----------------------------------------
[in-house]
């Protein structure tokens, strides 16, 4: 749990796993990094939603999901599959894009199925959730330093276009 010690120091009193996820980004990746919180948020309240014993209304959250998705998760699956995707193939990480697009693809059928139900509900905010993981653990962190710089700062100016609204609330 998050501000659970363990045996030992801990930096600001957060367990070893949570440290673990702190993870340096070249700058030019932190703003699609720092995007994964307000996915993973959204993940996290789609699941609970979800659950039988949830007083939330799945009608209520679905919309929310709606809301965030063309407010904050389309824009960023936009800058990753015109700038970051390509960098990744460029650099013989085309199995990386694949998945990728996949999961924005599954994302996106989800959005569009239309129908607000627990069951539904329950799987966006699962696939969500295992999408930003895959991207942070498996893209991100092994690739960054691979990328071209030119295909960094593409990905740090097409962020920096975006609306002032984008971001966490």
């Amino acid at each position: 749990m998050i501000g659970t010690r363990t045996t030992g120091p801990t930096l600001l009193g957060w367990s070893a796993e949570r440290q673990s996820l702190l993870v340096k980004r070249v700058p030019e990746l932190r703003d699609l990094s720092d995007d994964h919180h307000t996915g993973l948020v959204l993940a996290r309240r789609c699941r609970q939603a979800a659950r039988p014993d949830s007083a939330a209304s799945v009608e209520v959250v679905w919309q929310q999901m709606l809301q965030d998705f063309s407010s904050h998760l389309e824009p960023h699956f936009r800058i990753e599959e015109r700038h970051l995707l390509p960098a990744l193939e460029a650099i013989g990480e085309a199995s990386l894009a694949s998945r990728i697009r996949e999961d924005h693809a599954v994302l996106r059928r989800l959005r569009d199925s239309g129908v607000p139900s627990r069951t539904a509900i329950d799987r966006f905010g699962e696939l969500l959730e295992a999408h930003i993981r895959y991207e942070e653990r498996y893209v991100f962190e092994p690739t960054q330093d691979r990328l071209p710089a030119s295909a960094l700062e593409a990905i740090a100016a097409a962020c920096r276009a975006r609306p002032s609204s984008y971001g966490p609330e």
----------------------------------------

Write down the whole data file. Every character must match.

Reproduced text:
[in-house]
């Protein structure tokens, strides 16, 4: 749990796993990094939603999901599959894009199925959730330093276009 010690120091009193996820980004990746919180948020309240014993209304959250998705998760699956995707193939990480697009693809059928139900509900905010993981653990962190710089700062100016609204609330 998050501000659970363990045996030992801990930096600001957060367990070893949570440290673990702190993870340096070249700058030019932190703003699609720092995007994964307000996915993973959204993940996290789609699941609970979800659950039988949830007083939330799945009608209520679905919309929310709606809301965030063309407010904050389309824009960023936009800058990753015109700038970051390509960098990744460029650099013989085309199995990386694949998945990728996949999961924005599954994302996106989800959005569009239309129908607000627990069951539904329950799987966006699962696939969500295992999408930003895959991207942070498996893209991100092994690739960054691979990328071209030119295909960094593409990905740090097409962020920096975006609306002032984008971001966490």
């Amino acid at each position: 749990m998050i501000g659970t010690r363990t045996t030992g120091p801990t930096l600001l009193g957060w367990s070893a796993e949570r440290q673990s996820l702190l993870v340096k980004r070249v700058p030019e990746l932190r703003d699609l990094s720092d995007d994964h919180h307000t996915g993973l948020v959204l993940a996290r309240r789609c699941r609970q939603a979800a659950r039988p014993d949830s007083a939330a209304s799945v009608e209520v959250v679905w919309q929310q999901m709606l809301q965030d998705f063309s407010s904050h998760l389309e824009p960023h699956f936009r800058i990753e599959e015109r700038h970051l995707l390509p960098a990744l193939e460029a650099i013989g990480e085309a199995s990386l894009a694949s998945r990728i697009r996949e999961d924005h693809a599954v994302l996106r059928r989800l959005r569009d199925s239309g129908v607000p139900s627990r069951t539904a509900i329950d799987r966006f905010g699962e696939l969500l959730e295992a999408h930003i993981r895959y991207e942070e653990r498996y893209v991100f962190e092994p690739t960054q330093d691979r990328l071209p710089a030119s295909a960094l700062e593409a990905i740090a100016a097409a962020c920096r276009a975006r609306p002032s609204s984008y971001g966490p609330e």